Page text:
Thursday, March 26, 2015

Daisy and the Purple Ball

If you've been keeping up with the many, many highlights of Daisy's walks in our little city of Dover, New Hampshire, you'll know that she is one of the most entertained and well-known dogs in her neighborhood. Besides getting treats from the bank, the gas station, the hardware store, and the barber shop, she recently became a ball retriever for the elementary students at St. Mary Academy and she takes this job very seriously.

As soon as her paws reach the ball she impatiently waits for me to pick it up so we can run across the street

so I can throw it to the children who are waiting on the playground. As you can imagine, the boys and girls love hearing her bark just as much as they love watching her tail wag back and forth as they call her name!

  Walking with Daisy isn't just a walk; it's an adventure!

Monday, March 23, 2015

7 Tips To Help You Master Your Dog Walks

When I’m out walking dogs, I often walk four dogs at a time such as pictured above with (from left to right) clients Lemmy, Iggy, Arty, and my coon hound, Daisy, and people are amazed by this but it is simple to do because the dogs see me as their pack leader.

If you follow these seven tips you will soon be walking your dog(s) with ease as I do:

Daisy and I love our walks on the beach.
1. Walk in front of or beside your dog.

If you allow your dog to walk in front of you he’s the pack leader and is controlling the walk.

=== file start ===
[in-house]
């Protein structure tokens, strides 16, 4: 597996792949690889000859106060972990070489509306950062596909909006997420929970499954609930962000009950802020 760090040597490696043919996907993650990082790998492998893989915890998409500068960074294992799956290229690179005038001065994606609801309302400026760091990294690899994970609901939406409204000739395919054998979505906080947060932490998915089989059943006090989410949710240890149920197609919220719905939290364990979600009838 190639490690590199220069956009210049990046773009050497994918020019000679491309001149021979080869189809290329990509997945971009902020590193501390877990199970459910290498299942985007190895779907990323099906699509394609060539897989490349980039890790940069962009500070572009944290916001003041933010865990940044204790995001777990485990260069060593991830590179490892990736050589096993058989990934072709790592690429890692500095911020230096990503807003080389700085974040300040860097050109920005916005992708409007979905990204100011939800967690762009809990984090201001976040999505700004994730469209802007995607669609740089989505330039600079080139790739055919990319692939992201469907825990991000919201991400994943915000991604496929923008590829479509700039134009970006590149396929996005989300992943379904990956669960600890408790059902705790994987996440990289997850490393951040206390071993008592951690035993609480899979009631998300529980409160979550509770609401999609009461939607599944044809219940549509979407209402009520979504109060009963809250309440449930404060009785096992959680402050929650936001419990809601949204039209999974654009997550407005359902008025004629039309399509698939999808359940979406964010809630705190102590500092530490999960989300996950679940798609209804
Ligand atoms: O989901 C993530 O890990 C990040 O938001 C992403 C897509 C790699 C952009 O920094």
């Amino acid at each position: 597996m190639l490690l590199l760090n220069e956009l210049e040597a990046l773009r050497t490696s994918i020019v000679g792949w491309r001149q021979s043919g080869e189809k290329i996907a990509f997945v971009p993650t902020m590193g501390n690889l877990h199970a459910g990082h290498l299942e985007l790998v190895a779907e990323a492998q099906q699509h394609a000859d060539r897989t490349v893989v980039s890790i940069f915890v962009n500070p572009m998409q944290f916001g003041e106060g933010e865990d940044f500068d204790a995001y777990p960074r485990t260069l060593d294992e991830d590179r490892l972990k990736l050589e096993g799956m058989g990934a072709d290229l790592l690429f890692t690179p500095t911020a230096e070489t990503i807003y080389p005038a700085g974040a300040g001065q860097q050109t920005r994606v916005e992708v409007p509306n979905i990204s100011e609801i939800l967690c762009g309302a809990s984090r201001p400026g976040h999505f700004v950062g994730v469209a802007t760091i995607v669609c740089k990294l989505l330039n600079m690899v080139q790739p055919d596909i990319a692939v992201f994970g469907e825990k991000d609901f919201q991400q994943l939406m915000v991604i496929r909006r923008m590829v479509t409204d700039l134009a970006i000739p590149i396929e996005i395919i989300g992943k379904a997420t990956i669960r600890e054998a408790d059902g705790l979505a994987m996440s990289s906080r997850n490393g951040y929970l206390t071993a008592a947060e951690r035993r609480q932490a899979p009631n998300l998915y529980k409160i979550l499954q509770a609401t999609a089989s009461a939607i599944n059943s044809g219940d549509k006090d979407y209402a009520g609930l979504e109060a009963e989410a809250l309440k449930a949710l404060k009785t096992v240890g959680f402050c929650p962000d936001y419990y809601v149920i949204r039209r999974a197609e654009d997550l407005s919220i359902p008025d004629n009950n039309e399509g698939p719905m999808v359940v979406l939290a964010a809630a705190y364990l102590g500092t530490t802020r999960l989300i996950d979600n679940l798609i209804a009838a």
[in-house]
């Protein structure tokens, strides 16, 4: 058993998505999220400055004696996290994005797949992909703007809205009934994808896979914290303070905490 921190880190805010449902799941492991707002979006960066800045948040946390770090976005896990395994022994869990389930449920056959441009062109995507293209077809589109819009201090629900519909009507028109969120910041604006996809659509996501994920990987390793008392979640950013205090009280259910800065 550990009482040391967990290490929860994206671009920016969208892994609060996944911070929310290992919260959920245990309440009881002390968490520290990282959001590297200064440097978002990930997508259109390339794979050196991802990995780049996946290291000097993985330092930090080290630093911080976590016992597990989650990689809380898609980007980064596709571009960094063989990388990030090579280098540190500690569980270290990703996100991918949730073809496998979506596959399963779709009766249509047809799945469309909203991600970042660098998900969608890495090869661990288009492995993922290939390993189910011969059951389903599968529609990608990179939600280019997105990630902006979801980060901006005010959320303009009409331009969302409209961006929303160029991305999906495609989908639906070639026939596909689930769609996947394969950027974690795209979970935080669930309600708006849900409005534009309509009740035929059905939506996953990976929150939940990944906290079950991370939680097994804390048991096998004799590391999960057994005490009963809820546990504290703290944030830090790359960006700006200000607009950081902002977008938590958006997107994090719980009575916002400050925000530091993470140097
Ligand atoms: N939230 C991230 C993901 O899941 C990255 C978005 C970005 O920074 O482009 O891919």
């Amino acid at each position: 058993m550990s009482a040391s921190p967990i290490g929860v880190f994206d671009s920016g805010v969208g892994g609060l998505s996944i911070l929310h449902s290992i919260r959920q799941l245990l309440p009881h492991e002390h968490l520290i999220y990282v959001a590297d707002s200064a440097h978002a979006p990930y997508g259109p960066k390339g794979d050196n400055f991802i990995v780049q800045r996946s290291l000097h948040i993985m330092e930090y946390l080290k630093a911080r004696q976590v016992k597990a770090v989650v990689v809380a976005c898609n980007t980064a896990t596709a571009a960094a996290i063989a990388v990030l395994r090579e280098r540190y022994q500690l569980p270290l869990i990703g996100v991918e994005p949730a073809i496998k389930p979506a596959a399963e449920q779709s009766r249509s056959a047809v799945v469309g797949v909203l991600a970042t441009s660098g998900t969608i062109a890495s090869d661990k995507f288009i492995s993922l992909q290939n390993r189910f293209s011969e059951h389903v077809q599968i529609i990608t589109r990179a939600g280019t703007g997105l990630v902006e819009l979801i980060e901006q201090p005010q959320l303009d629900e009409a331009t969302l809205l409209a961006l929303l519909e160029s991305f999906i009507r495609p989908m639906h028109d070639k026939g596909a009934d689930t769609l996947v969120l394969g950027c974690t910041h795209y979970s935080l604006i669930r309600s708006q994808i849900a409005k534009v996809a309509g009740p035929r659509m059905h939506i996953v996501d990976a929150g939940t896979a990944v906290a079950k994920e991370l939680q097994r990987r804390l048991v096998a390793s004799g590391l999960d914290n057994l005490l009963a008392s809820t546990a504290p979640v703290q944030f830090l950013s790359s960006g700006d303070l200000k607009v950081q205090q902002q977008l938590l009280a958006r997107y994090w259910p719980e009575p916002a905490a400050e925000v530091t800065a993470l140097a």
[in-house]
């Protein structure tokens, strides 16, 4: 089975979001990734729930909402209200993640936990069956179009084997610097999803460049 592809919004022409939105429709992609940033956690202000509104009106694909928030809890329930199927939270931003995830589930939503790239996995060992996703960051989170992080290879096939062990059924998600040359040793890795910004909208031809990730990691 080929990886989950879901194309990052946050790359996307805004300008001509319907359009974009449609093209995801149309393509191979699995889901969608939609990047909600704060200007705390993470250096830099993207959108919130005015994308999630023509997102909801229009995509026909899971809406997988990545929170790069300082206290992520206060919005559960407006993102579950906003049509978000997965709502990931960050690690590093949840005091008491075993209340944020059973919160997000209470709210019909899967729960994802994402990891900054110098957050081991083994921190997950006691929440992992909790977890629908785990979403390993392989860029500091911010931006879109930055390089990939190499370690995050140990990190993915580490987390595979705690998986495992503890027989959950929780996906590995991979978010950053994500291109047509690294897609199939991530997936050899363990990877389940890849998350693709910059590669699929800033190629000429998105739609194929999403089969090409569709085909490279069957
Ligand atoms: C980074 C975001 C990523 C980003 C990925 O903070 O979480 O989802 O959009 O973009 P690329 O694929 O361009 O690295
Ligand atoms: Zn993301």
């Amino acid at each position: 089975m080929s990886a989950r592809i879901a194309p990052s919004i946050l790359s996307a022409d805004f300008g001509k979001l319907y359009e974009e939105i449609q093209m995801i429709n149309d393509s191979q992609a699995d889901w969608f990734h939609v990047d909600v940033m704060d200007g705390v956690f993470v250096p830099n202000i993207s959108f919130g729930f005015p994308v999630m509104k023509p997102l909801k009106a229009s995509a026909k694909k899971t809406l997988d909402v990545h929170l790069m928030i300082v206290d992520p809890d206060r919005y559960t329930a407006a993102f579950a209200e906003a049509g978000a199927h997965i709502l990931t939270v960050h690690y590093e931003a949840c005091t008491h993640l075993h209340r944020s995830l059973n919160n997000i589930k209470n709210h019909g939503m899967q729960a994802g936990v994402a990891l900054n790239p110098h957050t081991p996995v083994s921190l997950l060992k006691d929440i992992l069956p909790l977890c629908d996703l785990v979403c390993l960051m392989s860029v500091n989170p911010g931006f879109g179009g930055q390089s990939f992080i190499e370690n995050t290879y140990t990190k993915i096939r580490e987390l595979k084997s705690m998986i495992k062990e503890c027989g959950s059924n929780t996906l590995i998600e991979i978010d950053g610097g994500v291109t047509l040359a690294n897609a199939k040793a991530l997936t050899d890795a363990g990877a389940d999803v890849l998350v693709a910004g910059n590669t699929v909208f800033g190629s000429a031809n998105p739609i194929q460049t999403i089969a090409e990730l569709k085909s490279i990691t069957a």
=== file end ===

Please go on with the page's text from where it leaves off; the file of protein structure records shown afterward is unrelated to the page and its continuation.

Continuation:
Tartan looks forward to our walks when her owners were out of town.
2. Your dog also needs to learn to stay on one side of you (the left side is traditional) at all times.

If he or she constantly weaves back and forth or runs around you in circles, your walk won’t be much fun and you could trip and injure yourself or your dog.

My client, Kira, loved having me right beside her during our walks.

3. Use a short leash

This allows you to have more control. Attaching the leash to the very top of the neck can help you more easily communicate, guide, and correct your dog.

Daisy's favorite walks are on beautiful wooded trails because there's so much to sniff.
4. Give yourself enough time for the dog walk. 

I know from experience that a tired dog truly is a well-behaved dog so my recommendation is to walk your dog for at least thirty minutes three times a day.

Oliver and Daisy are such good friends that sniffing each other is a necessity.

5. How to reward your dog during the walk.

After your dog has maintained the proper state of mind reward him by allowing him to relieve himself and sniff around. Then you need to decide when reward time is over which should always be less than the time spent focused on the walk.

Chalupa the Chihuahua and Joust the Basenji wait patiently while I put their leashes away.

6. Keep leading even after the walk.

When you get home, don't stop leading. Have your dog wait patiently while you put away his leash or take off your shoes.

 Daisy always has a good appetite after her walks.

7. Reward your dog after the walk.

By providing a meal after the walk, you have allowed your dog to "work" for food and water.

I hope these simple tips encourage you to get out there and enjoy your walks with your companions! 

Sunday, March 22, 2015

Saturday, March 21, 2015

Arty Climbs To New Heights!

In all of my ten years as a professional pet sitter I have never seen a dog climb onto a roof to get a closer look at the neighbors or

the squirrels

nor have I ever seen a dog clear the roof of leaves until I met Arty! 

Needless to say, spending time with my furry friends gives me a reason to smile every day!

Tuesday, March 17, 2015

Happy St. Patrick's Day!

                     Irish K9 Blessing
May the bacon rise to meet you,
May the kitty be always at your back,
May the sun give you warmth and happiness, and
May there always be a fire hydrant when you need one.

                  Happy St. Patrick's Day!